Today: July 22, 2024

…. A Friend in Deed

April 23, 2006
Al Mariam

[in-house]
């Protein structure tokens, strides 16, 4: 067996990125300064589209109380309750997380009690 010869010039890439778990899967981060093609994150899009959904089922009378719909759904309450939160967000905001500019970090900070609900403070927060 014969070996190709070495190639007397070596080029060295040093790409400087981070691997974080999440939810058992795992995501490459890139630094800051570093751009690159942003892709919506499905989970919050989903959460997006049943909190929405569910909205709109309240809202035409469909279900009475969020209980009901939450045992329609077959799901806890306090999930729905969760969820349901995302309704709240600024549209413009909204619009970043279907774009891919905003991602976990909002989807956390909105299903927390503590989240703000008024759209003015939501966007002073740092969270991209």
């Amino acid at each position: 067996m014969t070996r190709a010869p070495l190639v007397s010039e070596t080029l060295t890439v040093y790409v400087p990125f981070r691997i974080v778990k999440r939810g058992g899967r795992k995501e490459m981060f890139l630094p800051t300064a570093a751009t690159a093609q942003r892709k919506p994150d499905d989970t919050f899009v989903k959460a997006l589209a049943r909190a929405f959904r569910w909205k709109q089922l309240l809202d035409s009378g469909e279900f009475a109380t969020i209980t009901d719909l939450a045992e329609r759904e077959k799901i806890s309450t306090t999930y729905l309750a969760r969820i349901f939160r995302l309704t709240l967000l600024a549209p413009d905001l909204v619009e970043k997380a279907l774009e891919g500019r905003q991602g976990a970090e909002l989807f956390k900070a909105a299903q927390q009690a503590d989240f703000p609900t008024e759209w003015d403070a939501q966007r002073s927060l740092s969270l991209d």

There is much confusion and consternation in the Ethiopian community in North America over the fact that the democrats on the House Subcommittee on Africa, Global Human Rights, and International Operations of the House International Relations Committee voted against a bill in subcommittee titled the “Ethiopian Freedom, Human Rights and Democracy Act (HR 4423), introduced by subcommittee chair Rep. Christopher Smith (R-N.J.). Many Ethiopians are perplexed by the fact that the ranking democrat on the subcommittee, Donald Payne — an African American supported by other African American representatives on the Subcommittee — should spearhead the opposition to HR 4423. Perhaps out of a sense misplaced ethnic solidarity, many Ethiopians thought the African American members of the Subcommittee would take the leadership in promoting human rights, the rule of law and democracy in Ethiopia. This turn of events appears to have been an epiphany to many Ethiopians in the U.S. who are now openly questioning the value of their allegiance to the Democratic Party. HR 4423 is a piece of legislation designed to promote human rights, due process and the rule of law in Ethiopia. It requires the unconditional and immediate release of all political prisoners in Ethiopia and demands legal protections for journalists along with guarantees of free speech rights for Ethiopian citizens, offers support and training for human rights groups working in Ethiopia, and provides for technical assistance to Ethiopian law enforcement authorities to ensure due process of law in the administration of justice, among other things. Donald Payne offered a substitute amendment which sought to provide assistance to Ethiopia to strengthen local, regional, and national parliaments and government agencies, promote reconciliation efforts between the Government of Ethiopia and opposition political groups, and facilitate participation of opposition groups in the political process. Payne’s failed substitute consisting of lofty platitudes did not call for the immediate release of political prisoners nor did it require compliance with various human rights issues boldly featured in HR 4423. Part of the confusion and bewilderment among Ethiopians on the voting patterns of the democrats on the subcommittee may stem from a lack of understanding of the history of the Republican Party and their uncritical allegiance — bordering on blind faith — to the Democratic Party. Many Ethiopians subscribe to popular misconceptions about the Democratic Party, and know even less about the Republican Party or its history. Conventional wisdom has it that the Democratic Party in the United States is the defender of human rights, democracy and freedom not only in America but also throughout the world. Democrats are said to be champions of the poor and weak and advocates of civil liberties and social justice. On the contrary, the Republican Party is often depicted as the party of the “rich,” mostly white and conservative, and unconcerned with the plight of the downtrodden and the dispossessed. Republicans are portrayed as indifferent and insensitive to the cause of human rights and individual liberties. The historical facts negate the conventional wisdom. When the Republican Party was formed in the early 1850s, it was impelled by two factors: an abolitionist ideology committed to the eradication of the institution of slavery — an institution that is the very antitheses of human rights– and economic modernization driven by robust business institutions and a strong national government. In 1856, the first Republican presidential candidate, John Freemont, adopted the slogan “Free soil, free labor, free speech, free men, Fremont,” which summed up the essential concerns of the early Republicans. When republican Abe Lincoln became president in 1860, he had to decide whether to go to war with his Southern brothers over the issue of slavery. Lincoln understood the grave consequences of liberating the slaves — the real possibility of disintegration of the Union– but he affirmed the humanity and human rights of the slaves by boldly issuing the Emancipation Proclamation against weighty advice to the contrary. This decision made Lincoln a reluctant partner in a civil war that was fought in no small part over the question of slavery. The Republican Party did not stop with a proclamation telling the slaves they were free. After the Civil War, republicans played a pivotal role in amending the U.S. Constitution to abolish slavery altogether and guarantee the former slaves the equal protection of the laws and the right to vote. But they did not stop with constitutional amendments. During Reconstruction — the period after the Civil War when the defeated southern states were reintegrating into the Union — the republicans pushed a number of bills in Congress which had a decisive effect on the lives and rights of the newly freed slaves. Progressive republicans known as “radical republicans” advocated for and secured more legal protections for the freed slaves, and Congress passed the Civil Rights Act of 1866 — overriding a presidential veto for the first time in U.S. history– recognizing blacks as U.S. citizens and guaranteed them a whole panoply of economic and political rights. In 1869, the first blacks were elected to Congress as members of the Republican Party, and continued to serve as part of the republican delegation until 1935 when the first black Democrat joined them. Republicans continued to defend human rights and remained in the forefront of the struggle for women’s right to vote, providing the decisive ratification victory in the various states for the 19th Amendment. Montana sent the first woman and republican member of Congress — Jeanette Rankin who incidentally was the only member of Congress to vote against U.S. involvement in the two world wars– in 1917. Needless to say, the Democratic Party was conspicuously absent in the long march for human rights, until the civil rights movement in the 1960s when it discovered the electoral value of black voters. Unlike Jimmy Carter who pronounced the May, 2005 elections in Ethiopia as “fair and free,” Ronald Reagan in 1982 stood in the British Parliament and predicted the “march of freedom and democracy will leave Marxism-Leninism on the ash-heap of history as it has left other tyrannies which stifle the freedom and muzzle the self-expression of the people.” A few years later, he stood at the Brandenburg Gate in West Berlin, and issued his challenge: “General Secretary Gorbachev, if you seek peace, if you seek prosperity for the Soviet Union and Eastern Europe, if you seek liberalization: Come here to this gate! Mr. Gorbachev, open this gate! Mr. Gorbachev, tear down this wall!” HR 4423 is the legislative equivalent of Reagan’s challenge to Gorbachev to “tear down this wall.” The bill states in its preamble that its purpose is “to encourage and facilitate the consolidation of security, human rights, democracy, and economic freedom in Ethiopia.” It contains a simple message: “Mr. Zenawi, if you seek peace, if you seek prosperity for Ethiopia as you say you do, if you seek liberalization, release the political prisoners you have packed in your jails, respect the rule of law and ensure due process of law in your courts, allow your citizens and journalists to engage free speech and free press. Respect the human rights of your citizens! Regimes planted by bayonets do not take root.” It is obvious and natural that the Republican Party should reflect a diversity of views and opinions across the ideological spectrum. The important point is that there are republicans such as Chairman Smith, Representatives Royce, Tancredo, Flake, Mark Greene, Boozman and Fortenberry on the Subcommittee, who believe in the original republican principles of “Free soil, free labor, free speech, free men” and women. They have proven their commitment to our cause, the cause of human rights in Ethiopia! As we ponder HR 4423, we should perform a reality check and see if we have misplaced our trust and relied upon misguided political alliances. We should candidly ask ourselves whether we believe in equal rights, equal justice and equal opportunity for all regardless of race, creed, gender, age or disability, free enterprise and individual initiative, fiscal responsibility and low taxes, democracy, freedom and human rights throughout the world and the principle that the “the best government is that which governs least.” These are core republican principles. It may be that the moment of truth has arrived for many Ethiopians in America to decide one way or the other. As they say, this is the time to fish or cut bait! As we express our gratitude to Chairman Smith and the other republicans on the Subcommittee — and each one of us who supports HR 4423 must do so by email, letter, fax or telephone– we should remind ourselves that “a friend in need is a friend indeed!”